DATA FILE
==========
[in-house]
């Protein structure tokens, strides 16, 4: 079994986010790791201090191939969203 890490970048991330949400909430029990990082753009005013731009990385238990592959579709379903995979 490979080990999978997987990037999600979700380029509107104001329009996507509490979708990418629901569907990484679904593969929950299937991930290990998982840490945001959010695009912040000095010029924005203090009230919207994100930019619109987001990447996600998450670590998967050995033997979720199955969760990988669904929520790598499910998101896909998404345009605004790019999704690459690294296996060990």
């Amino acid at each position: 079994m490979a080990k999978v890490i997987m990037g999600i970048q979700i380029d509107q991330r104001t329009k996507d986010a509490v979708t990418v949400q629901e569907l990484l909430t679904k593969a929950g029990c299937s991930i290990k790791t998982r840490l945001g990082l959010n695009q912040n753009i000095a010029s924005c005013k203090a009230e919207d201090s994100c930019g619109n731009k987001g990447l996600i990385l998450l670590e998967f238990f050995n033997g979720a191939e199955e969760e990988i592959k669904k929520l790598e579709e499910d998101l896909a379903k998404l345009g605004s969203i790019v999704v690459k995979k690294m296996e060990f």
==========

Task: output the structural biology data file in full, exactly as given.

[in-house]
């Protein structure tokens, strides 16, 4: 079994986010790791201090191939969203 890490970048991330949400909430029990990082753009005013731009990385238990592959579709379903995979 490979080990999978997987990037999600979700380029509107104001329009996507509490979708990418629901569907990484679904593969929950299937991930290990998982840490945001959010695009912040000095010029924005203090009230919207994100930019619109987001990447996600998450670590998967050995033997979720199955969760990988669904929520790598499910998101896909998404345009605004790019999704690459690294296996060990």
């Amino acid at each position: 079994m490979a080990k999978v890490i997987m990037g999600i970048q979700i380029d509107q991330r104001t329009k996507d986010a509490v979708t990418v949400q629901e569907l990484l909430t679904k593969a929950g029990c299937s991930i290990k790791t998982r840490l945001g990082l959010n695009q912040n753009i000095a010029s924005c005013k203090a009230e919207d201090s994100c930019g619109n731009k987001g990447l996600i990385l998450l670590e998967f238990f050995n033997g979720a191939e199955e969760e990988i592959k669904k929520l790598e579709e499910d998101l896909a379903k998404l345009g605004s969203i790019v999704v690459k995979k690294m296996e060990f």